With some additional material herein, I wrote back, "I'm not sure if something stirred the body politic, or something deeper, beyond yesterday, as your blog note suggests but I, for one, celebrated the fact that, albeit in death and ceremony, the ideals that I have believed in all my life were expressed in 'royal' and 'universal' fashion - my 'tribe' assembled and given centre stage.... to see my heroes (Stephen Lewis) not duck or cringe - as we so often have to do, are forced to do - but display pride of purpose.... when the traditional 'majority', the power elite of liberals and conservatives, were in the minority, and held no microphone and thus could not direct the circus.”

When Lewis spoke of Jack's letter as a manifesto for social democracy, it rang not only true but received its long-deserved standing ovation and the dumbfounded conservative members in attendance could do nothing but sit there and look like the fools they have been and continue to be. All over the world, we are seeing the traditional elite either crumbling or struggling thru financial and/or military means to hold onto their power and control. People are fighting and/or finding ways to say 'enough is enough.’ We'll have to wait and see how Jack's death will transform our own country, if at all.

In any case, I did say to a friend that perhaps Jack might be a beacon of light, not unlike Terry Fox. He might be a symbol of the fighter against the odds; the mythic hero, the tragic hero, who dies so his life can begin. A hero who must die to reach or at least point to, his goal, on one leg, as Fox, or Layton with that cane, which became so much more than a walking support, hobbling onward, at risk to their own safety and health; for the love of people and country. Powerful stuff is that. It will happen if it is to be, i.e. if it evolves naturally from the ashes. It will fail, if we try to manufacture it.

There was a genuine outpouring of grief at Jack's passing. The country learned more than they knew about the man and his incredible life. Many great men or women in history are more successful as 'spiritual' leaders than political ones. Not to draw any comparison here, because that would be foolish hyperbole, but I think of Gandhi, who was a complete failure as a politician and even, at times, as a social activist.

Finally, in reference to the service for Jack, I liked the minister's reference to us as more spirits coming into bodies and leaving for further adventures than to bodies living on earth, developing our spirits. The Atheist part of me still has struggles with all that 'after-life' spirit rising stuff; that is, there could well be a 'gawd' and yet no after-life, eternity, nirvana for us plebeian human beings.

I must also confess that while lamenting the ill-timed thoughts of C. Blatchford I also cringed at some Facebook postings showing a picture of Happy Jack on his bicycle, riding off into the sunset, holding a Canadian flag. Spare me, please.

In celebrating his life and his contribution to Canada, as a fighter for the little guy, recognizing the sad ironic twist that he lost the greatest battle in life after achieving so much personally politically, so recently, we would be wise to adhere, once again, to his own wisdom; that it is for us to take up the torch now. We must find our own power, within and, try to, change the world. It is far better to create our own myths now than to overly glorify and mythologize Jack.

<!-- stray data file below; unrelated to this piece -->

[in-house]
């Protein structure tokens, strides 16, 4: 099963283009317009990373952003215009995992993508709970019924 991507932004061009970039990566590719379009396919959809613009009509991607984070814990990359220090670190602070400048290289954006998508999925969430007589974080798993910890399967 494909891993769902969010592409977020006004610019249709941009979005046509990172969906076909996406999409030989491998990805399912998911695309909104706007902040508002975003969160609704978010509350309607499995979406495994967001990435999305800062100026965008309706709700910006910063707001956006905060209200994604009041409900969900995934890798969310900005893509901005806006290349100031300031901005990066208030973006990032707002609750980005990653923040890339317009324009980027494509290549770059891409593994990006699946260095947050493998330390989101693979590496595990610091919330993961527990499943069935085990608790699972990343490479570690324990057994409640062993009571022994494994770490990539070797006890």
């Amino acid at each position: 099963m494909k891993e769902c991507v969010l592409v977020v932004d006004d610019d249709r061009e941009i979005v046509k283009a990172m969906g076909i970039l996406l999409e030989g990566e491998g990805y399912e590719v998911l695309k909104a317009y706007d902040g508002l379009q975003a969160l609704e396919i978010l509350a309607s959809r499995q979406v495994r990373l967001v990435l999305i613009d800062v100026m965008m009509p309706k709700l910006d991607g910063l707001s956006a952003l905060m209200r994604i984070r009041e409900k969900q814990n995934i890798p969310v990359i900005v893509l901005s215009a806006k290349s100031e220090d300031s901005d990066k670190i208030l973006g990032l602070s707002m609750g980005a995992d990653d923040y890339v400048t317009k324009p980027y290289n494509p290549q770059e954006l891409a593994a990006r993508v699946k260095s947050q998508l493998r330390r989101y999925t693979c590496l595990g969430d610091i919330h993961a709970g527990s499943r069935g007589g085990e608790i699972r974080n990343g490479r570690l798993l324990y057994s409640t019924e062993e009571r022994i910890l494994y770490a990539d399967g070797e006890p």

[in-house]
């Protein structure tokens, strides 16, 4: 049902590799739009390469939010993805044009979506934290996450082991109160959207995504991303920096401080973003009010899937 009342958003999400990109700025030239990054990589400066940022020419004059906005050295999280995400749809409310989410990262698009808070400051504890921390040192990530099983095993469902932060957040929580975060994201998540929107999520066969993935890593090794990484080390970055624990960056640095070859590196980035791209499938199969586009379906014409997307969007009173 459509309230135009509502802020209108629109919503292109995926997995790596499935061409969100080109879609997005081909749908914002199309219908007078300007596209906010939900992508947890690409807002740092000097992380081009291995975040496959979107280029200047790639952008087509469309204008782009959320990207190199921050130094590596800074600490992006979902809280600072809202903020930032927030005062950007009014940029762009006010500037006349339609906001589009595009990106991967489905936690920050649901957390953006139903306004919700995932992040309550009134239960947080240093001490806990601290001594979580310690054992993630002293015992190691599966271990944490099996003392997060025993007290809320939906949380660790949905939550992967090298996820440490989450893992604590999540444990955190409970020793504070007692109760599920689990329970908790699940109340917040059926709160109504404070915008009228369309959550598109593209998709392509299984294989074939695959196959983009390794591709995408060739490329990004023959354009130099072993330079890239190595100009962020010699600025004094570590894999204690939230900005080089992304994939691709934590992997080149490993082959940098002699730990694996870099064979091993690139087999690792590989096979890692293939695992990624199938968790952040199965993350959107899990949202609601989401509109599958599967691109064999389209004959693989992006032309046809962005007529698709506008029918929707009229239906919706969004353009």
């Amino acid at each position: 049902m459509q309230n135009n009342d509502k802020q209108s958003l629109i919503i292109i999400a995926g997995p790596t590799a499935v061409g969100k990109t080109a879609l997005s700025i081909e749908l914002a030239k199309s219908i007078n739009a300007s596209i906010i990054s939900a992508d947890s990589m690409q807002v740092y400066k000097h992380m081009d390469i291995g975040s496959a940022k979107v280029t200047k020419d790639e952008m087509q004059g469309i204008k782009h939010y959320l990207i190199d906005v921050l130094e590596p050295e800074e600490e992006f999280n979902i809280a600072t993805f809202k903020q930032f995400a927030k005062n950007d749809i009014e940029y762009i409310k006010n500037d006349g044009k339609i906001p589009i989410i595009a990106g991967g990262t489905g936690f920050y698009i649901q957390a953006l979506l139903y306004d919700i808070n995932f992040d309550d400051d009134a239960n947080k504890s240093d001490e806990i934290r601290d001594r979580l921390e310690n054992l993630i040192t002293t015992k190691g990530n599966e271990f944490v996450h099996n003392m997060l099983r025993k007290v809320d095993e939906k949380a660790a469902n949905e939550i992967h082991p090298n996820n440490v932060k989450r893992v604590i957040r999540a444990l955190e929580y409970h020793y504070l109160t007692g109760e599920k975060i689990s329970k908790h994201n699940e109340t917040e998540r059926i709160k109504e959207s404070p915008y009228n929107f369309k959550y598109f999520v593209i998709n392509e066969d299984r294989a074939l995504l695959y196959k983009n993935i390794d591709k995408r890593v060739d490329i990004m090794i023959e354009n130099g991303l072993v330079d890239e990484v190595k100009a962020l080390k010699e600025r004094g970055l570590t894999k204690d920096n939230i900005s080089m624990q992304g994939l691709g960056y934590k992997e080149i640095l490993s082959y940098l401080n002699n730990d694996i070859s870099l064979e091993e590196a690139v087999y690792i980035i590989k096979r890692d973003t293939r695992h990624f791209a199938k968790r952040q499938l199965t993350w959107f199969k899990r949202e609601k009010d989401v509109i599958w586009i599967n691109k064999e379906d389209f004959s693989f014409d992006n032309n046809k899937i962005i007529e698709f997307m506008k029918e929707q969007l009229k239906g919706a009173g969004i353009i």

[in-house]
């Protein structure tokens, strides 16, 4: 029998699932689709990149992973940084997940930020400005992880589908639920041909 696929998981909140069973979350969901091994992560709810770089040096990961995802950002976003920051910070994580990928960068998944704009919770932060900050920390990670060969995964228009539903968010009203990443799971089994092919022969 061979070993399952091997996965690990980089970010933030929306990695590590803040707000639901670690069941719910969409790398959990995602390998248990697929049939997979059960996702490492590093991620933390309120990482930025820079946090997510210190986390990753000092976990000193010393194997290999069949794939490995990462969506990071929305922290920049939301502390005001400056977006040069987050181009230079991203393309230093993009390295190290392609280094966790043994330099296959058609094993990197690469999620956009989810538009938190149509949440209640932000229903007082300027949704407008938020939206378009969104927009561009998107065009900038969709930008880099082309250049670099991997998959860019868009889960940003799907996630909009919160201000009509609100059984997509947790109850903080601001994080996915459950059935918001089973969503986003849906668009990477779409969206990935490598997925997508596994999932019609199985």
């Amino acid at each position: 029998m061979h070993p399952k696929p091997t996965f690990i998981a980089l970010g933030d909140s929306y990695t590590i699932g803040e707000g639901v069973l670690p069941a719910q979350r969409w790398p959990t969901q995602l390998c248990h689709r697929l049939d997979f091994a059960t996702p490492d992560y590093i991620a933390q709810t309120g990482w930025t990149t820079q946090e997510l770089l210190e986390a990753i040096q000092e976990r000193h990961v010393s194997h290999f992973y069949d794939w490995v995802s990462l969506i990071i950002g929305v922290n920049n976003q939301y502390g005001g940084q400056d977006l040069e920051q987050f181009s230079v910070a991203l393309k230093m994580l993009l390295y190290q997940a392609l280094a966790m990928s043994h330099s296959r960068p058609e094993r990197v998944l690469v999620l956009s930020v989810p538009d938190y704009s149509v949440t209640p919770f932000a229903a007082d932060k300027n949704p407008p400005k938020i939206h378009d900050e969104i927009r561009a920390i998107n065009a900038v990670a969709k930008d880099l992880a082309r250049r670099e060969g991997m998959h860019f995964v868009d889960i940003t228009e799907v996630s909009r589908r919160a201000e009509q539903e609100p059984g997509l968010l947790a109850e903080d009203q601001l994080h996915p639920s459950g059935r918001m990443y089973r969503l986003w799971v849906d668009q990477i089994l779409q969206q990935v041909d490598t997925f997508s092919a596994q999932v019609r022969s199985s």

The work of Jack Layton is finished, as it has always been and always will be. Our work now begins. Yet, myth is what must guide us, always.

The other evening I watched a documentary on the story of the Rainbow Warrior, the first ship commandeered by Greenpeace. The boat sailed o'er the deep briny to fight, peacefully, the whaling ships, the sealers, and, eventually, the testing of nuclear bombs by the French. As a 'boomer,' I, and many others, cheered on that ship from the shorelines of life. A part of us sailed along with her and the crew. It was a time of endless hope, of endless possibilities.

The ship, blown to pieces by the French secret service, as it sat in a harbour in New Zealand, never reaching its destination. It died trying. Like the effect of Kent State, the Chicago 7 trial, a generation symbolically blown to pieces.

We on 'the Left' have known few victories. We grew old and tired, angry and useless. Damn right, I'm going to celebrate Jack's life; damn tootin' I'm rising to give Stephen Lewis a standing ovation!

We must, until the last breath and until our last letter, make life a manifesto for social democracy. In the aftermath of the bombing of the Rainbow Warrior, Greenpeace became a worldwide organization. The Rainbow Warrior was patched-up enough to tow it to its burial grounds where it sank to the bottom of the ocean.

While we still have nuclear bombs, whaling, climate change on steroids... the Rainbow Warrior has been slowly reclaimed by nature, and, ironically, in its 'rebirth, reflects the colours of the flag it once so proudly had painted on its side - a natural rainbow, a sign of hope. The smile of gawd, you might say.

"We are but a moment's sunlight, fading in the grass." This phrase is from the song, “Get Together,” written in 1963 by Dino Valenti, of “Quicksilver Messenger Service.” Valenti gave up the rights to the song when jailed for marijuana possession. “Get Together” was recorded “The Youngbloods,” who credited the song to Chet Powers, a name they made up; at least that's the myth.

Bob Stark is a musician, poet, philosopher and couch potato. He spends his days, as did Jean-Paul Sarte and Albert Camus, pouring lattes and other adult beverages into a recycled mug, bearing a long and winding crack. He discusses, with much insight and passion, the existentialist and phenomenological ontology of the Vancouver 'Canucks,' a hockey team, "Archie" comic books and high school reunions. In other words, Bob Stark is a retired public servant living the good life on the wrong coast of Canada.